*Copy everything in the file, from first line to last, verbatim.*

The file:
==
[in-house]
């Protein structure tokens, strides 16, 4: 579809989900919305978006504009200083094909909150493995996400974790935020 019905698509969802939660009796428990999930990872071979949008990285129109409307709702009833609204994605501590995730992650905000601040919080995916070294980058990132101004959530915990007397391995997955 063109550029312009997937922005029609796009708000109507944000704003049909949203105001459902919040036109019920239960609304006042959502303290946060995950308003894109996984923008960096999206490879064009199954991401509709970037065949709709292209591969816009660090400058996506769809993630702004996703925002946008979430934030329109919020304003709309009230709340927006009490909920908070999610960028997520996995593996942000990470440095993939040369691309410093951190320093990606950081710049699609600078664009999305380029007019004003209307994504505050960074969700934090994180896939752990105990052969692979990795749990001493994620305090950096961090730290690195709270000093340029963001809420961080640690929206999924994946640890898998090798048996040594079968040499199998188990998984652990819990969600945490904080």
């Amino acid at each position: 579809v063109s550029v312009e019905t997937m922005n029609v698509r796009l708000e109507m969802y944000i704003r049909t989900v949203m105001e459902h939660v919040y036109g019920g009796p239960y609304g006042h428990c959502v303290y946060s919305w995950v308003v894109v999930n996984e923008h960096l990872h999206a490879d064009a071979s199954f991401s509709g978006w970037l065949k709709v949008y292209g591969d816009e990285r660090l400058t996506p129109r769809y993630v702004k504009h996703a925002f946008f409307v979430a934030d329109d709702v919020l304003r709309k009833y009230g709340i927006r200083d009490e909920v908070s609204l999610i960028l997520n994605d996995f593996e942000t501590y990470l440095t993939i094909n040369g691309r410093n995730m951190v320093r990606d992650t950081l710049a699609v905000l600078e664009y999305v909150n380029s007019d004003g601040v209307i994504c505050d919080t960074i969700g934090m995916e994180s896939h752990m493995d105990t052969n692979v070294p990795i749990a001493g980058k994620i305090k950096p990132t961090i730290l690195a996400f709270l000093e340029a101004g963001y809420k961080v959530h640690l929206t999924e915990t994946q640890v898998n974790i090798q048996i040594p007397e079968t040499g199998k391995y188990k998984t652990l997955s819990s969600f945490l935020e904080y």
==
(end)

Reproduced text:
[in-house]
């Protein structure tokens, strides 16, 4: 579809989900919305978006504009200083094909909150493995996400974790935020 019905698509969802939660009796428990999930990872071979949008990285129109409307709702009833609204994605501590995730992650905000601040919080995916070294980058990132101004959530915990007397391995997955 063109550029312009997937922005029609796009708000109507944000704003049909949203105001459902919040036109019920239960609304006042959502303290946060995950308003894109996984923008960096999206490879064009199954991401509709970037065949709709292209591969816009660090400058996506769809993630702004996703925002946008979430934030329109919020304003709309009230709340927006009490909920908070999610960028997520996995593996942000990470440095993939040369691309410093951190320093990606950081710049699609600078664009999305380029007019004003209307994504505050960074969700934090994180896939752990105990052969692979990795749990001493994620305090950096961090730290690195709270000093340029963001809420961080640690929206999924994946640890898998090798048996040594079968040499199998188990998984652990819990969600945490904080």
């Amino acid at each position: 579809v063109s550029v312009e019905t997937m922005n029609v698509r796009l708000e109507m969802y944000i704003r049909t989900v949203m105001e459902h939660v919040y036109g019920g009796p239960y609304g006042h428990c959502v303290y946060s919305w995950v308003v894109v999930n996984e923008h960096l990872h999206a490879d064009a071979s199954f991401s509709g978006w970037l065949k709709v949008y292209g591969d816009e990285r660090l400058t996506p129109r769809y993630v702004k504009h996703a925002f946008f409307v979430a934030d329109d709702v919020l304003r709309k009833y009230g709340i927006r200083d009490e909920v908070s609204l999610i960028l997520n994605d996995f593996e942000t501590y990470l440095t993939i094909n040369g691309r410093n995730m951190v320093r990606d992650t950081l710049a699609v905000l600078e664009y999305v909150n380029s007019d004003g601040v209307i994504c505050d919080t960074i969700g934090m995916e994180s896939h752990m493995d105990t052969n692979v070294p990795i749990a001493g980058k994620i305090k950096p990132t961090i730290l690195a996400f709270l000093e340029a101004g963001y809420k961080v959530h640690l929206t999924e915990t994946q640890v898998n974790i090798q048996i040594p007397e079968t040499g199998k391995y188990k998984t652990l997955s819990s969600f945490l935020e904080y």